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Five honest and updated WhatsApp wishes for next Diwali

Good health and prosperity are great. But we want more.

 |  5-minute read |   08-11-2018
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Whether you are a social butterfly or a society-shunning hermit, WhatsApp doesn’t discriminate. Into every unsuspecting inbox on every festival descend an overwhelming number of greetings and good wishes, warming our hearts even as they choke our phones.  

Most of these are the mass-produced variety, running along similar scripts, as distant relatives, barely-know-each-other colleagues, school juniors, college seniors let us know that they wish Goddess Laxmi blesses us and our family with good health and prosperity.

The sticker-messages this year were cool. The sticker-messages this year were cool. (Photo: YouTube)

Good health and prosperity are great, of course. Desirable all year round. But as Diwali changes — turning from a festival of lights to a competitive cracker-bursting fest, and an exercise of thumbing our noses at the Supreme Court, even as we struggle to breathe from them — it is time our greetings and wishes evolve too.

Here are 5 Diwali-specific wishes we hope WhatsApp message writers — the greatest literary artistes of our times — mass produce before the next festival:

May you figure out what green crackers are

The Honourable Supreme Court of India told us this time to burst only green crackers in Dlehi-NCR. We all wish to honour the court’s wishes. The slight hitch being that nobody seems to know what green crackers are, or where might one find them.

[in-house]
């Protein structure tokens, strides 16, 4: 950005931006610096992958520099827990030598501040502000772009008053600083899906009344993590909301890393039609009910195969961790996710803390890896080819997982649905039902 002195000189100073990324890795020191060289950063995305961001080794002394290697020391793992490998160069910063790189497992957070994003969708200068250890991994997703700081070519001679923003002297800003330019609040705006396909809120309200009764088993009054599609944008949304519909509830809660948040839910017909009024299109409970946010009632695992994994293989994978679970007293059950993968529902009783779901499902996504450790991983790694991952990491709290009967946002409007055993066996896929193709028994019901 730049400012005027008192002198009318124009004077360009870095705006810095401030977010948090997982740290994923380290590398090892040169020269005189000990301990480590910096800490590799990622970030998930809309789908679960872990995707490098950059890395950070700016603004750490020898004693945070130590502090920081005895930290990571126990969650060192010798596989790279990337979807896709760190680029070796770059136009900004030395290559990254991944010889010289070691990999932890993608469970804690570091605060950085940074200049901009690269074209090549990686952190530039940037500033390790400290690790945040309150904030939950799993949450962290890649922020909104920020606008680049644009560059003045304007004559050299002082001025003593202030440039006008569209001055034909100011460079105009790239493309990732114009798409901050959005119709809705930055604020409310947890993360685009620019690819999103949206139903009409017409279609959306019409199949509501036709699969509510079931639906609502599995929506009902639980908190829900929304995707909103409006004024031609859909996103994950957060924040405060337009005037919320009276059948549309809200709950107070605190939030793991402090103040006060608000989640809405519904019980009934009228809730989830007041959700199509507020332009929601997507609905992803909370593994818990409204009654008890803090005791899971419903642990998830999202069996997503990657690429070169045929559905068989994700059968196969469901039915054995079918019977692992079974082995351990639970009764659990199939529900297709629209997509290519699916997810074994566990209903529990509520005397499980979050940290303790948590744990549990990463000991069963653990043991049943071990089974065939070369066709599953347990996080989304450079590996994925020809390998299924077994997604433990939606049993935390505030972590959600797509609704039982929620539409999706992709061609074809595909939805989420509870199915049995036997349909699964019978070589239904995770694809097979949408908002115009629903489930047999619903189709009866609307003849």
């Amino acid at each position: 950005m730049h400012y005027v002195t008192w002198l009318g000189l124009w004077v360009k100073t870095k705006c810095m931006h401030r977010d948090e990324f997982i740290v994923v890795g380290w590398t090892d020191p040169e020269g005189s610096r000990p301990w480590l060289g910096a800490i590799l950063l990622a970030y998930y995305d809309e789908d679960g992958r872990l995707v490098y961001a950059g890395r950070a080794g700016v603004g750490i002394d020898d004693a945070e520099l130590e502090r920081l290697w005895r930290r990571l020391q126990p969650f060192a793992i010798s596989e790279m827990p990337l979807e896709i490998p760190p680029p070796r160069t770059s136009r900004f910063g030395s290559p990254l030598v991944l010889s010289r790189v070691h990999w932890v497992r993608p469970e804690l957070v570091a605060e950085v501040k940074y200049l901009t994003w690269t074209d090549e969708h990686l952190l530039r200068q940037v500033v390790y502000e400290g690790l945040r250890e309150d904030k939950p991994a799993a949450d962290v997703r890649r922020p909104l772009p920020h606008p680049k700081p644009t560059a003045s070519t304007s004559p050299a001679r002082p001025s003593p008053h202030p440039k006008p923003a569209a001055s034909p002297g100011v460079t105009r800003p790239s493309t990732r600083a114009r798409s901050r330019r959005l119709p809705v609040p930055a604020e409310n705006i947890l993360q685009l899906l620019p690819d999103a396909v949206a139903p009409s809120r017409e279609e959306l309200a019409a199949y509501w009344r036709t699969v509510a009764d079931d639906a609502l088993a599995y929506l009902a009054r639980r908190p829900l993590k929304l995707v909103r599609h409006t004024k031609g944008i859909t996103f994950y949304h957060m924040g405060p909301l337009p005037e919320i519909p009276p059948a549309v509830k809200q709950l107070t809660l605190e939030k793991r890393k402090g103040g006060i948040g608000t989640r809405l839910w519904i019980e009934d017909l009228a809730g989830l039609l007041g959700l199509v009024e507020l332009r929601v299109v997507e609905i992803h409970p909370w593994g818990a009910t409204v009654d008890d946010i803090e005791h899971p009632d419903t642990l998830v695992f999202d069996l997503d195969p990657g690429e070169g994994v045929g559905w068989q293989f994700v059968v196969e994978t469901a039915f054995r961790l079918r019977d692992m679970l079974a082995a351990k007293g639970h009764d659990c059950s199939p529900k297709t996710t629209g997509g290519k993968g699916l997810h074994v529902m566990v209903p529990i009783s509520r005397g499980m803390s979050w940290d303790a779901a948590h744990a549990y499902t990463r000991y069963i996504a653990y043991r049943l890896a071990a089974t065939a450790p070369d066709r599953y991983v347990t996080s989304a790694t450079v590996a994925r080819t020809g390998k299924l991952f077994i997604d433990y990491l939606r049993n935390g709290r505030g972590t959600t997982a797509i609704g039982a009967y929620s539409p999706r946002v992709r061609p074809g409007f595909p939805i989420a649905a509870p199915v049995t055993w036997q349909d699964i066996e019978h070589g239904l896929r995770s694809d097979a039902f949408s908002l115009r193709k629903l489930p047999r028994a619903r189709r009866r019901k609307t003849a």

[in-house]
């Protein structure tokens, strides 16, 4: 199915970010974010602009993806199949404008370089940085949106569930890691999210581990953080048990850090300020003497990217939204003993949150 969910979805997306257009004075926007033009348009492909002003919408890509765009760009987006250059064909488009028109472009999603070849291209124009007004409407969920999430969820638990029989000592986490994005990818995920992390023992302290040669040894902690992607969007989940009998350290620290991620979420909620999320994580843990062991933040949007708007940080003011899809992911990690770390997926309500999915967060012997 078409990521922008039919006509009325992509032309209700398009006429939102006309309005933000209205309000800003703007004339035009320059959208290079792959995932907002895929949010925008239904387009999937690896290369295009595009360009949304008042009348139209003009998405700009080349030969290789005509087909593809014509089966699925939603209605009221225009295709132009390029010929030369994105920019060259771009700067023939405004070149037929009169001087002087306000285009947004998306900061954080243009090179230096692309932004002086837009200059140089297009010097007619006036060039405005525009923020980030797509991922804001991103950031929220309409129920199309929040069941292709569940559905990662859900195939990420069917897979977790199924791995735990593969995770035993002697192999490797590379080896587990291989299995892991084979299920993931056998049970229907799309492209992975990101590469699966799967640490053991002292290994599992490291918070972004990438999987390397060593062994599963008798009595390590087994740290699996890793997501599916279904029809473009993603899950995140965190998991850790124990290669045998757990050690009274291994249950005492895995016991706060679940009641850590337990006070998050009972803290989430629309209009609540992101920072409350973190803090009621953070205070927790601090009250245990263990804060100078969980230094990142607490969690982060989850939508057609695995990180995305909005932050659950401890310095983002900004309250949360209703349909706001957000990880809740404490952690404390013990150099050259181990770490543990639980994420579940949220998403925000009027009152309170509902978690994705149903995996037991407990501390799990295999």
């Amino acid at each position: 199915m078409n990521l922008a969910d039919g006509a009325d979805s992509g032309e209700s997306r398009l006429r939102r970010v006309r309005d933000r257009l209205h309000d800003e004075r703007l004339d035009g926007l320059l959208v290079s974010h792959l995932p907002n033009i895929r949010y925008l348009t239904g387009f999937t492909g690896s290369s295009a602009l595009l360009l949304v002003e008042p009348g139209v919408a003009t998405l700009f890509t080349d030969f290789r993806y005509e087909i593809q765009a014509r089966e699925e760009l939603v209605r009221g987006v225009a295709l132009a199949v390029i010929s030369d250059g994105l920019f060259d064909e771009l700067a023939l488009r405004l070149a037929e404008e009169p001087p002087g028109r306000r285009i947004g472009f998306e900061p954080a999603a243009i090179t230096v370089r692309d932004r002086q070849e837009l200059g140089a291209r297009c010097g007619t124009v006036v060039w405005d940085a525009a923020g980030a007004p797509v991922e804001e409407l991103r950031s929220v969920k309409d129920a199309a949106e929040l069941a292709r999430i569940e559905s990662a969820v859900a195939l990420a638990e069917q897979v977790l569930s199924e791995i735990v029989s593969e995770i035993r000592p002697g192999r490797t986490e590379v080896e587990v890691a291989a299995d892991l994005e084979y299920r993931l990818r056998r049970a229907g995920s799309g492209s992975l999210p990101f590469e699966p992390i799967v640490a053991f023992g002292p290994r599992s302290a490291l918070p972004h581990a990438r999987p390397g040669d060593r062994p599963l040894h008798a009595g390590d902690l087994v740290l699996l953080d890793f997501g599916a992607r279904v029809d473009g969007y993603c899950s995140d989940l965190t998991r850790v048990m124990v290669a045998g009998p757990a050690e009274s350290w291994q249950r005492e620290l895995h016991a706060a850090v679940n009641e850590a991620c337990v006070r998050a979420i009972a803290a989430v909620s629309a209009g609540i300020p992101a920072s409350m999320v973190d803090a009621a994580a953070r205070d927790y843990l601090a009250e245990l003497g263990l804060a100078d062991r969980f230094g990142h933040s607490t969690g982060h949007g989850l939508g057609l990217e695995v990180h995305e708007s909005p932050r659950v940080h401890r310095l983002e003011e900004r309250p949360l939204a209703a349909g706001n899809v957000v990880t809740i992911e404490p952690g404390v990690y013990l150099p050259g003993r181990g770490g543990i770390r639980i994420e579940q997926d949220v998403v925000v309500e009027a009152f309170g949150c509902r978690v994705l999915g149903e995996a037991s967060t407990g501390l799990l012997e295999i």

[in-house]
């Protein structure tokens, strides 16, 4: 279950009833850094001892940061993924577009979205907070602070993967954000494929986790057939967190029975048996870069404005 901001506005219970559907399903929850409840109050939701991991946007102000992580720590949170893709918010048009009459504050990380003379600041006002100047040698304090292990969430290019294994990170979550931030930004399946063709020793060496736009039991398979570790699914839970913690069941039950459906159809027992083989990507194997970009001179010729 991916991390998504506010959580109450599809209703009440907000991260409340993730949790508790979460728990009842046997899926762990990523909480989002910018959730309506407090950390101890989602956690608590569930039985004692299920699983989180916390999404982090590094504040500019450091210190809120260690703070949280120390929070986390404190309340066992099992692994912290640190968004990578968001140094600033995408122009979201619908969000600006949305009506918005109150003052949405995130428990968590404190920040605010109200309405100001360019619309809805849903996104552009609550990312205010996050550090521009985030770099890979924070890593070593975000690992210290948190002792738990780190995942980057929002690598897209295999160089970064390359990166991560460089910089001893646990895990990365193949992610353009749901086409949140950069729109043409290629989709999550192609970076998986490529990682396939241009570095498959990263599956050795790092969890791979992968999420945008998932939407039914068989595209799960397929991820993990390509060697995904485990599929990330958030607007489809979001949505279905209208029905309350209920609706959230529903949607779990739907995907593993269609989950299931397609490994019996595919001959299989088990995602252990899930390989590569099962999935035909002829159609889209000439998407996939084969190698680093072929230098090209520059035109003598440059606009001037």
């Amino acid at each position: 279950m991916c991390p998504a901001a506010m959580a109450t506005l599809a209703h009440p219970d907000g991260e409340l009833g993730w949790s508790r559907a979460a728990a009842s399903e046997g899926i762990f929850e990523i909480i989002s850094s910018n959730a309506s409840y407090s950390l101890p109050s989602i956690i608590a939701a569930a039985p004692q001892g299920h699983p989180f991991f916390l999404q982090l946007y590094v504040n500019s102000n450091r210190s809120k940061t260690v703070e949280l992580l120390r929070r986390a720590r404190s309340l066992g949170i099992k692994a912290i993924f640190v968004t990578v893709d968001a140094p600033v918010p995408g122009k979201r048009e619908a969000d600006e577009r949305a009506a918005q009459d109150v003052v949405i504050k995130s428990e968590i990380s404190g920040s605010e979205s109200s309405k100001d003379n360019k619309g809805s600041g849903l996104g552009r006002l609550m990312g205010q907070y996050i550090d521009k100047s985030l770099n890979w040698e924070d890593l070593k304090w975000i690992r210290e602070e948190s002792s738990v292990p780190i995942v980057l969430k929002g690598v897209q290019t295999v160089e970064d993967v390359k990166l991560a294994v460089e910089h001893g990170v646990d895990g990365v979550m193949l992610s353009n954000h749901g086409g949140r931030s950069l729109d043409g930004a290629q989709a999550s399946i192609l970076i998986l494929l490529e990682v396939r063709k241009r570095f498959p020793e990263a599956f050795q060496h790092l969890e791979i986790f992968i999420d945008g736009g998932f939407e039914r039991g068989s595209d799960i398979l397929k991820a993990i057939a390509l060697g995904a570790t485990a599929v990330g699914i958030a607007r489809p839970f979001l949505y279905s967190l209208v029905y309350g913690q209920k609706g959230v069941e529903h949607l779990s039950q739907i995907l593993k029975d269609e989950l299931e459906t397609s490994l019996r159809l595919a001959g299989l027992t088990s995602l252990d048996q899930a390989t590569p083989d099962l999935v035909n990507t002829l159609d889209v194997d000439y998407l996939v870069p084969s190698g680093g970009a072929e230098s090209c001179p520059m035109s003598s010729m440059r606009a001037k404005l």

I asked my neighbourhood firecracker sellers. They helpfully showed me fuljhadis that would sparkle green when lit.

I asked my scholarly neighbour. He, rather less helpfully, told me “green” and “firecrackers” were mutually exclusive.

I asked merry boys of my locality out bursting crackers. They ran away.

So yeah, by the next Diwali, I wish my humble self — and more importantly, firecracker manufacturers and sellers — to be educated about what exactly are green firecrackers, how to manufacture them, and if they can be sold at the same price that regular crackers are sold.

Or, that somebody comes up with a simpler way to keep celebrations — and the celebrators — alive.

More Aunty-Patakha Squads to you

Along with colour constraints, the powers-that-be also try to put time limits on firecracker-bursting. But what happens if revelers do not adhere to the time limit? The answer to this question gets lost in the din of firecrackers, that’s what.

Now, we can’t realistically expect our police force to man neighbourhoods and catch firecracker deadline violators. Actually, we aren’t even sure of what the protocol is in such situations — are the violators to be fined, arrested, in the vintage Delhi style, given a tight one kaan ke neeche?

Better then, to not involve the law in what the citizenry can take care of. A far more effective, and formidable, anti-patakha unit would be Aunty Squads. Those worthy ladies who always know who goes where and does what with whom at what time. Whose stares are enough to make grown men quake. Who wield immense authority without having any.

Let these women patrol streets after the deadline. Not one errant firecracker-burster will escape their eyes. And assault our ears. Or noses.